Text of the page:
As with critical reusable medical devices, semi-critical reusable medical must be delivered to point of use packaged. This is to ensure the device is not contaminated or compromised until use. Common practice has been for physicians to steam sterilize an unpackaged semi-critical reusable medical device (for example a reusable vaginal speculum) and simply store it in a drawer until use. This practice increases the likely hood of contamination and increases patient risk of cross-contamination.

Reprocessing 

What is reprocessing?

The steps performed to prepare contaminated/dirty reusable medical devices for re-use. There are many steps involved in reprocessing of a medical device. Every step must be followed as infectious agents can be transmitted from one patient to another via incorrect or inadequate reprocessing of medical devices.

Why is the cleaning of reusable medical devices the first and most important step of reprocessing?

Cleaning is the removal of contamination using friction, water, and detergents. All reusable medical devices must be cleaned first. Cleaning removes rather than kills micro-organisms. If an item is not cleaned, soil (e.g. blood, body fluids, dirt) can protect the micro-organisms from the action of the sterilization process making it ineffective, as well as inactivate the sterilant so that it does not work.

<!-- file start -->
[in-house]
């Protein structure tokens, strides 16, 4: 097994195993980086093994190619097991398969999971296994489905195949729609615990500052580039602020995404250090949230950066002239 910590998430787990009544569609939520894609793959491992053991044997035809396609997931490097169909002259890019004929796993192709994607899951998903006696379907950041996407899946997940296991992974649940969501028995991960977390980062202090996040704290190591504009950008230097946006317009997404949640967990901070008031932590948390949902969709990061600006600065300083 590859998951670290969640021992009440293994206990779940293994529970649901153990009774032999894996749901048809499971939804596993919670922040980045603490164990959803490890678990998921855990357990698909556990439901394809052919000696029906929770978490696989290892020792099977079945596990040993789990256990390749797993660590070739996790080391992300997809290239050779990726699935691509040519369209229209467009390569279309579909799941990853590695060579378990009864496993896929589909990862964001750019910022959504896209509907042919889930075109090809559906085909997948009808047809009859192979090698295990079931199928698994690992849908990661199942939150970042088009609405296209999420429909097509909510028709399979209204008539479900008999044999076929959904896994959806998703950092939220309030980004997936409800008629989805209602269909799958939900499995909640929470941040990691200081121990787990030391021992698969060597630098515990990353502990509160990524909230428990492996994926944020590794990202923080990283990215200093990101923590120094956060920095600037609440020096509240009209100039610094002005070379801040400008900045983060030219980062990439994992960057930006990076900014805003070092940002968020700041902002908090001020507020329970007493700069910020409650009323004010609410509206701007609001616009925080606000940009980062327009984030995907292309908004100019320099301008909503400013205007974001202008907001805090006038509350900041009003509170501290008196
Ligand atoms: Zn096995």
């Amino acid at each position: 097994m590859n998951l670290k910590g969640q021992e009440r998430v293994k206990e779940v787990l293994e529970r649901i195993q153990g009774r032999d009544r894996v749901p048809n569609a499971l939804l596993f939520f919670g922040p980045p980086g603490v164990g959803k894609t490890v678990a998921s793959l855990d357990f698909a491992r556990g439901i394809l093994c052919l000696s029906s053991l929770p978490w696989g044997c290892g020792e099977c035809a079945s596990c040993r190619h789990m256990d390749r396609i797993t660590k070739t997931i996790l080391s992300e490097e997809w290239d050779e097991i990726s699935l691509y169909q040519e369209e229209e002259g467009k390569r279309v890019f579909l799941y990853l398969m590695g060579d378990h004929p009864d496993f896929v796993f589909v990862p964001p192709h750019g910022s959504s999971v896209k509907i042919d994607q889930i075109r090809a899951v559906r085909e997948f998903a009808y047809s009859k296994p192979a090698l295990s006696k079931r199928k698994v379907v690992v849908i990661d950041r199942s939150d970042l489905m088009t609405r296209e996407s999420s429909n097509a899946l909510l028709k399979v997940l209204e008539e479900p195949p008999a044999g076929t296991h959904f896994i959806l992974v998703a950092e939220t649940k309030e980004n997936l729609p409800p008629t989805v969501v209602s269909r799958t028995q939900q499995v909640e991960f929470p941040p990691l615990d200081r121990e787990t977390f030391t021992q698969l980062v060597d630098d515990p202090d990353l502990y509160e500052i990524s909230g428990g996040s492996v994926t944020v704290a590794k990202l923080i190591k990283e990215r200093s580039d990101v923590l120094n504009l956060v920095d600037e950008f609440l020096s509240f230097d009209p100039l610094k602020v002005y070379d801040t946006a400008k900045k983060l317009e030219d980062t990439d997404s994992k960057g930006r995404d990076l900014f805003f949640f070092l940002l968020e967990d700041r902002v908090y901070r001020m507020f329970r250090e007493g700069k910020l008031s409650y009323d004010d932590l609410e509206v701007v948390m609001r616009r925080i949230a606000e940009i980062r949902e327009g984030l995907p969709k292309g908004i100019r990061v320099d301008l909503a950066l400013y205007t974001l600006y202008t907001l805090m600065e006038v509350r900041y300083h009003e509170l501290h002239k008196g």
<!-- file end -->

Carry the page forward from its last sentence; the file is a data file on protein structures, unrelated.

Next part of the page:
What products can I use during the cleaning step of my reusable medical devices?

There is a variety of products that can be used during the cleaning step to decontaminate reusable medical devices:

  1. Detergents are chemicals that, when used in a solution with water, help clean devices. Only detergents compatible with the device/instrument must be used. Using the wrong detergent can stain the device and result in inadequate cleaning. Always follow the manufacturer’s instructions for use (MIFU) for both the product and the medical device.
  1. Enzymatic cleaners: Some detergents contain one or more enzymes, which are chemical substances that act on specific types of soil. Enzymatic cleaners work to dissolve dried soil without mechanical action and are recommended for pre-soaking of medical devices with tubes such as cannulated devices and heavily soiled devices.

Remember that the cleaning product:

  • must be used according to manufacturer’s recommendations for dilution, temperature, water hardness and use
  • must be used according to the product’s material safety data sheet (MSDS)
  • must be approved for use in health-care settings—household detergents must not be used on medical devices

How is cleaning performed?

Cleaning must include the following steps:

  1. Manual friction
  2. Water
  3. Detergent or enzymatic cleaner approved for health-care use